Town Manager Debra Stutsman said the council wants more information about the viability and expense of bridging the foundation over the tree roots, what impact there would be to other oaks in the area if the front portion of the yard is paved over as part of the proposed building project and how immediate a threat the roots pose. No date has been set for the council to revisit the issue.
    Jensen fears that if Conklin cuts down her tree that it will damage four white valley oaks on her property, since the roots are intermingled.

    "I don't want them to die," Jensen said.

    Conklin said, "I don't really know what I'm going to do at this point. I don't think I've had enough time to digest the whole situation."

    Contact Richard Halstead via e-mail at rhalstead@marinij.com

    Friday, September 06, 2013

    Questions we'd love to see Number 3

    This is a real question, asked by a reader of a site for lawyers, with my answer.

    Made my day:

    If an actual UFO/SpaceShip lands in my back yard can i charge money from visitors or will my land be government property ?


    I am sorry about the hypothetical aspect of this question, its just a debate between me and my friends on a summer hot day :).

    So , if an actual UFO/SpaceShip lands in my back yard can i charge money from visitors or will my land be government property ?

    Please answer with all seriousness . (witty jokes are more than welcomed)
    Thank you :)

    My answer:

    You should be so lucky! If you are not whisked away for scientific experiments by the aliens, you will surely be quarantined as another Area 51 (52?) Hold out for a good contract. There may be a slight issue with radiation contamination, for which you will be fined by the EPA and any number of other governmental acronyms.

    Monday, August 12, 2013

    Homeowners can save time, money mediating tree, neighbor disputes

    The problem:

    You’ve noticed something has happened over the last few years.  Gradually, your neighbor’s trees have grown into the view you’ve enjoyed for the last decade. One day you realize you no longer have even the narrowest slice of the bay view you loved to watch as the sun set slowly and the sky reddened into beauty.

    Is there anything you can do about this? If you live in one of Marin’s cities or towns with a tree and view ordinance (Belvedere, Tiburon, Sausalito, Corte Madera) the answer is yes. In these towns, a homeowner is entitled to restore the view he had when he came into possession of the property, if such restoration is reasonable.  In most cases you are no entitled to an unhindered view, but to a reasonable view.  The rights of the tree owners and the health of the trees are also taken into consideration when deciding these issues.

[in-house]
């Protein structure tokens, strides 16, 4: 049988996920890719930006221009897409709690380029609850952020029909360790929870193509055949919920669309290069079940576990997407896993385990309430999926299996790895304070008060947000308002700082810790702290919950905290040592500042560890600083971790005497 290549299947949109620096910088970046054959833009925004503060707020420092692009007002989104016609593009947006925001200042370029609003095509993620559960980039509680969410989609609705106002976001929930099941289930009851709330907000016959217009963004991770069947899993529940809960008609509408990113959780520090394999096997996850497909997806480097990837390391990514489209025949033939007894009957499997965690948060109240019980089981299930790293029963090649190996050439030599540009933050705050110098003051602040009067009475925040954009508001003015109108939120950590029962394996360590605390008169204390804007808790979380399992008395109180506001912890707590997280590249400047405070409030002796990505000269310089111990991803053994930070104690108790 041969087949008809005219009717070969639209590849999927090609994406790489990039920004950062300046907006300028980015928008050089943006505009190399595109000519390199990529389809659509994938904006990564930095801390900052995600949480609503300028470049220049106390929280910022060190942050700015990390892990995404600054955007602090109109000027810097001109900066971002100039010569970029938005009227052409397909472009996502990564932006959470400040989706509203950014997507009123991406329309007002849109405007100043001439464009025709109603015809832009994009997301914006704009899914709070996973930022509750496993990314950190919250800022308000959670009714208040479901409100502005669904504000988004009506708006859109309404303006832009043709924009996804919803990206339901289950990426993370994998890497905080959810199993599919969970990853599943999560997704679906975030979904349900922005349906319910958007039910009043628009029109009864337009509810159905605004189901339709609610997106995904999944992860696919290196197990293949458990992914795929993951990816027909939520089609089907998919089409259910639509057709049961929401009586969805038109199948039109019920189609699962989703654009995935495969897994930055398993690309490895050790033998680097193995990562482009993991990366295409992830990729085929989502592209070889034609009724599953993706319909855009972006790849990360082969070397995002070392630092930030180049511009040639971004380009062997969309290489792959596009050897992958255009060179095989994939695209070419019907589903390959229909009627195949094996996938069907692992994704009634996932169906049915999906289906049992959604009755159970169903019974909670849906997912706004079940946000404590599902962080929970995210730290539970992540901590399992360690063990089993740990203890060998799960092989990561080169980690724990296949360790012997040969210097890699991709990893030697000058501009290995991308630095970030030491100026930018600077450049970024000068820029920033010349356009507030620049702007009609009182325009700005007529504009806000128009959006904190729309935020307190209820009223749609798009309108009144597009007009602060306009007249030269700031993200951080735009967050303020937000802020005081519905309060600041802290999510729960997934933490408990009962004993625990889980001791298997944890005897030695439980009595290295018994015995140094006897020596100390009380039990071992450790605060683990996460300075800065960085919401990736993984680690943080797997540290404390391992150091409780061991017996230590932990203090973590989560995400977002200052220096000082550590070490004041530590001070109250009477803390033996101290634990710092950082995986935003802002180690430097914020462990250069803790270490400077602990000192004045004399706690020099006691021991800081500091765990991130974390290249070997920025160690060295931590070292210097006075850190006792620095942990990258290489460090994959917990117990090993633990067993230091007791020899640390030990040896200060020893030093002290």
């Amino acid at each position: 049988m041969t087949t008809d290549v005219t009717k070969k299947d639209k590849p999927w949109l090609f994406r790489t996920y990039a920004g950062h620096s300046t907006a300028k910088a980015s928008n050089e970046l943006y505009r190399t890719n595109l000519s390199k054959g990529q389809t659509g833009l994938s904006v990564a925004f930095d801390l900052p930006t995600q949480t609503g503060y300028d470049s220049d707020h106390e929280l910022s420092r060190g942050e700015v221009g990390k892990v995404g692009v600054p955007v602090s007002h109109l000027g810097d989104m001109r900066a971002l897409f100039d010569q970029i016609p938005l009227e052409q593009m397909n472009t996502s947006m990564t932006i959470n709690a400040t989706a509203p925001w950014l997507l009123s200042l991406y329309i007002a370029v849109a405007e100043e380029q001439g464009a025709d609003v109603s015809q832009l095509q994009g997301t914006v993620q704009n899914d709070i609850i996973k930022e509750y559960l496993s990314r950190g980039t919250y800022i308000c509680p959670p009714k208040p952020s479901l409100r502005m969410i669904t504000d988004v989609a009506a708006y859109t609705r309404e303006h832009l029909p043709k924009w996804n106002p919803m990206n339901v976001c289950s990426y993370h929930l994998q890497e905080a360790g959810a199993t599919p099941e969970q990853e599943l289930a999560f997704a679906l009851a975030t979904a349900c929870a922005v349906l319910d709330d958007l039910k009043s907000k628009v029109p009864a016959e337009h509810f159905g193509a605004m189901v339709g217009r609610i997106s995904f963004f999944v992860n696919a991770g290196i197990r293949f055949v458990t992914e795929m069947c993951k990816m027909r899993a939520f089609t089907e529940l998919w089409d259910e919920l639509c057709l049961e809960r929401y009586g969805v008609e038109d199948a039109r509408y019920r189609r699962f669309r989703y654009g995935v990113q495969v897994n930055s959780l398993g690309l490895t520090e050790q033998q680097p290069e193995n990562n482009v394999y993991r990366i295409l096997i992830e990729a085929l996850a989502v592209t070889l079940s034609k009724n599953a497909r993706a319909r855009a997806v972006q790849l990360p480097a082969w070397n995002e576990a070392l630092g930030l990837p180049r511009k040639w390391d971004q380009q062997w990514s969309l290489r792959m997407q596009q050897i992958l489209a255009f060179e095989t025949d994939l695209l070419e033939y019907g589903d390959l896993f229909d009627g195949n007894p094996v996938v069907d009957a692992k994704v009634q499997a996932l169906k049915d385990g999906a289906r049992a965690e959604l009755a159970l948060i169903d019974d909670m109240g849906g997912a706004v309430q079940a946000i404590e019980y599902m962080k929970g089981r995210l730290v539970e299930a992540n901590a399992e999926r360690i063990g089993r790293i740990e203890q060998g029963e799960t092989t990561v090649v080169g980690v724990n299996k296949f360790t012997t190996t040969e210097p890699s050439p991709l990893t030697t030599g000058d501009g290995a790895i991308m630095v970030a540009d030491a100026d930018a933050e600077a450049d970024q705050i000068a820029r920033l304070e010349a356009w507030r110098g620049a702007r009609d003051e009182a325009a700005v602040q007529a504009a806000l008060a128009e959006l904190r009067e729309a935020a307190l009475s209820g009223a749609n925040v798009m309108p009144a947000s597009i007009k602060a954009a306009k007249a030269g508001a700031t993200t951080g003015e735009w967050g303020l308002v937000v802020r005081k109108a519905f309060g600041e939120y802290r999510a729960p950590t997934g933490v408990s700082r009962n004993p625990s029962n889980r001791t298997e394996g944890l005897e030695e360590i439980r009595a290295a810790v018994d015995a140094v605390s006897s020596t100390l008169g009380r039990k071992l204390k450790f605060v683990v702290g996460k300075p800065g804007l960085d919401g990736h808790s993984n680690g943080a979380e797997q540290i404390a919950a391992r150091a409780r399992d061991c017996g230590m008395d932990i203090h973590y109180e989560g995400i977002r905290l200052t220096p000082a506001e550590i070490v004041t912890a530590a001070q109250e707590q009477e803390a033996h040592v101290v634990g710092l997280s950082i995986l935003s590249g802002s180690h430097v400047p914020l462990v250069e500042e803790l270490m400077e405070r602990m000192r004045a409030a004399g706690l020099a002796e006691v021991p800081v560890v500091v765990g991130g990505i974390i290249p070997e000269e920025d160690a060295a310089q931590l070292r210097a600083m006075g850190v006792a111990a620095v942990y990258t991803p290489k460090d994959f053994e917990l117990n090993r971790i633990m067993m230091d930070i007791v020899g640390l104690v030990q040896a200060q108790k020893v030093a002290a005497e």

These ordinances also provide a method for homeowners to address disputes involving trees, views and, in some cases, sunlight. One such ordinance (in Sausalito) even provides a formal body that convenes to hear and advise on such disputes.

    What to do about it:

     Here are the common steps tree and view ordinances prescribe:

     1.    Talk to your neighbor about the problem. If you believe and can document that your view of a scenic vista, bay, hills, even other trees, in the form of wooded landscape, has been impeded unreasonably by the growth of your neighbor’s trees, all the ordnances advise talking to the neighbor first. Try to work out a compromise. The neighbor may not have been aware of the growth of his tress, and if you agree to pay for the trimming, may welcome your offer.  This friendly neighbor scenario all too uncommon. Often other issues have come between the neighbors. The tree owning neighbor is defensive about his property rights. The neighbor with the lost view become indignant and talk is not an option.